Under long-standing U.S. immigration laws, strengthened in 1978, those guilty of persecuting other people on the basis of race, religion, national origin, or political belief are barred from entering this country and are to be deported if they gain entry. Lebed escaped these sanctions because his sponsors mercifully cited Section 8 of the CIA Act of 1949. An obscure portion of the legislation that established the CIA, Section 8 permits the agency to bring 100 individuals a year to the U.S. for reasons of national security — regardless of their past. Brooklyn District Attorney Elizabeth Holtzman, who issued a seething critique of the GAO report, found this revelation about Subject D’s immigration “extremely disturbing.” As a member of Congress in 1978, said Holtzman, “the CIA… assured me in a meeting and in a Congressional hearing that it never used the 100 numbers provision to facilitate the entry of Nazis.”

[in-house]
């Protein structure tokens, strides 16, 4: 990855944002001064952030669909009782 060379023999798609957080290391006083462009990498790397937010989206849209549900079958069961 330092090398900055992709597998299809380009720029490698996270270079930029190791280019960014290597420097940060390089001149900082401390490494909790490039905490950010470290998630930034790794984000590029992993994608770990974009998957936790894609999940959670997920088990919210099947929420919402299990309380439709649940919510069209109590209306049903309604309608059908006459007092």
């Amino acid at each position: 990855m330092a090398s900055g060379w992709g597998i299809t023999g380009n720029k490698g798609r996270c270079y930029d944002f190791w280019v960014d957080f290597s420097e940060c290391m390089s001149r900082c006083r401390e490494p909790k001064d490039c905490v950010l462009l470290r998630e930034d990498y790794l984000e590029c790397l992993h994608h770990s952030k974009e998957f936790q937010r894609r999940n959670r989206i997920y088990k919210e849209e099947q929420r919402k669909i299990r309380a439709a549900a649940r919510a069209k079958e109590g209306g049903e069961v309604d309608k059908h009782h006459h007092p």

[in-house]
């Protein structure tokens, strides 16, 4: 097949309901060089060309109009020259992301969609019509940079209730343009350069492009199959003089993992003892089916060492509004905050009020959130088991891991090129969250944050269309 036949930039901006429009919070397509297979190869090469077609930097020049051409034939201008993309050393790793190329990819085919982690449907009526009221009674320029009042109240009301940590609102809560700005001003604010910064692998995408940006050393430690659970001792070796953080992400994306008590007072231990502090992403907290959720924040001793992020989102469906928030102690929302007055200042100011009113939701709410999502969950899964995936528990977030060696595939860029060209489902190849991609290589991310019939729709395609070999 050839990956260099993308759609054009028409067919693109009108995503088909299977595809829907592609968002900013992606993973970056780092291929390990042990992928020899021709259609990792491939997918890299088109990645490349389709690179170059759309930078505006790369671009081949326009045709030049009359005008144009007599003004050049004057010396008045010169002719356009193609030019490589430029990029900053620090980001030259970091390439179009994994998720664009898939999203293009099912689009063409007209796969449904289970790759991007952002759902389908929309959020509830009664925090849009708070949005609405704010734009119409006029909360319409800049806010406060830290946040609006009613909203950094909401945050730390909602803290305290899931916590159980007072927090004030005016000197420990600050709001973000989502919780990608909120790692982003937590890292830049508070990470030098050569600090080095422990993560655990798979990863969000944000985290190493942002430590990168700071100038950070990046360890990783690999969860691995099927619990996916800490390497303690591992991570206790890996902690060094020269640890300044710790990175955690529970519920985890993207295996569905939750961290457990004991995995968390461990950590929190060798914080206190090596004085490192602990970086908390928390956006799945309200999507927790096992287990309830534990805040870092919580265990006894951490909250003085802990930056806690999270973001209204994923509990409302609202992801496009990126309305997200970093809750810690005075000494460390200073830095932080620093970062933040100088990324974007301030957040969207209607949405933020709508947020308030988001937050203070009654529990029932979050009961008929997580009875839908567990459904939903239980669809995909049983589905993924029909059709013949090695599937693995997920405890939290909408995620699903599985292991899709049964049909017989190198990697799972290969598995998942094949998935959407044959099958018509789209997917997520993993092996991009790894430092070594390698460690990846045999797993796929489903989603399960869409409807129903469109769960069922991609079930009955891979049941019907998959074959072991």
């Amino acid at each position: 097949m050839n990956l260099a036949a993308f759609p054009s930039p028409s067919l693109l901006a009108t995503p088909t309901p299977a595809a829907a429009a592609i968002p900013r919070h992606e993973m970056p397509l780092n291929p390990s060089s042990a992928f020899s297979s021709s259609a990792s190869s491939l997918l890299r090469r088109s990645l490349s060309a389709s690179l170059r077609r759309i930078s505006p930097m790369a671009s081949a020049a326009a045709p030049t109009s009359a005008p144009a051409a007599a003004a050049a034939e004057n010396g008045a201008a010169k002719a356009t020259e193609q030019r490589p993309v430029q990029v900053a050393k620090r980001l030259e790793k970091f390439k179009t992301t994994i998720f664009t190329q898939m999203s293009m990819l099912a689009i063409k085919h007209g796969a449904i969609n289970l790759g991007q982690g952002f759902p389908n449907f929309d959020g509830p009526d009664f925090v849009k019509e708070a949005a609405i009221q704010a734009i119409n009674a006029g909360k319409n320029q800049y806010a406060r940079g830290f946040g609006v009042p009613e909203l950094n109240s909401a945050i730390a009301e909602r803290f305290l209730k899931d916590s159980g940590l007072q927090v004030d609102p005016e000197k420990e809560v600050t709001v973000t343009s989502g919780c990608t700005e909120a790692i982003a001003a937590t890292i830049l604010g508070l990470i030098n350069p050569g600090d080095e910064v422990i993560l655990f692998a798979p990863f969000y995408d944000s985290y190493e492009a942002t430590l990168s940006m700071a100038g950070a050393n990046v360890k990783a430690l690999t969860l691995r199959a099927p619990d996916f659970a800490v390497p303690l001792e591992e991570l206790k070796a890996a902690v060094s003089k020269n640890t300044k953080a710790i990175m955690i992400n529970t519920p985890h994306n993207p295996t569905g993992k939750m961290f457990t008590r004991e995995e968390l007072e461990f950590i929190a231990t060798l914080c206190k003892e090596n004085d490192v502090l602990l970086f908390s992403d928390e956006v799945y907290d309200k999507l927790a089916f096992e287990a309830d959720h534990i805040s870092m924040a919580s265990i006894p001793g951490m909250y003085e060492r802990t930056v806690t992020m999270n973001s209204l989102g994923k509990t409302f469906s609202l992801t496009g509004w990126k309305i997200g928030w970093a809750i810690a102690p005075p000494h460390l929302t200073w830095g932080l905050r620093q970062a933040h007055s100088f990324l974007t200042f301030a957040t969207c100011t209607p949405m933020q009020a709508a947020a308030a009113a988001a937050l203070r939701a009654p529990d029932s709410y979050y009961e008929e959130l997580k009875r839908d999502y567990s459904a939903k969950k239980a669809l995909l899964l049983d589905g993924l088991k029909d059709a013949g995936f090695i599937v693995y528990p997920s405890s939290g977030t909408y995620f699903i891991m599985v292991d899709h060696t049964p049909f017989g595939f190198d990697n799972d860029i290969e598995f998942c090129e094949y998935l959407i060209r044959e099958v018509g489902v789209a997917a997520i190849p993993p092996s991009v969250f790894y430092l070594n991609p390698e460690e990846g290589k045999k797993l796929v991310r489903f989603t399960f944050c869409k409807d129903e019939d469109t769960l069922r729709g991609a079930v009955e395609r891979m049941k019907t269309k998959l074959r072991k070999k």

Patti Volz, a spokeswoman for the CIA, declined to comment about Lebed or the GAO report. “We don’t get into details,” she said. “We don’t confirm or deny that someone has worked for us. We wouldn’t have any comment on him.”
REPORTS FILED WITH THE ARMY Counterintelligence Corps in the late ’40s give various dates for the birth of Mykola Lebed, but his naturalization papers say November 23, 1910. He was born in the western Ukrainian province of Galicia, an agricultural area controlled at various times by Poland, the Soviet Union, and Germany. From his early school days in L’vov, the provincial capital, Lebed was involved in the right wing of the Ukrainian nationalist movement, which from the early ’30s to the present has been dominated by the Organization of Ukrainian Nationalists. The secretive, authoritarian OUN has constantly overshadowed Ukrainian politics, despite incessant factional strife in its ranks, both in the Ukraine and abroad.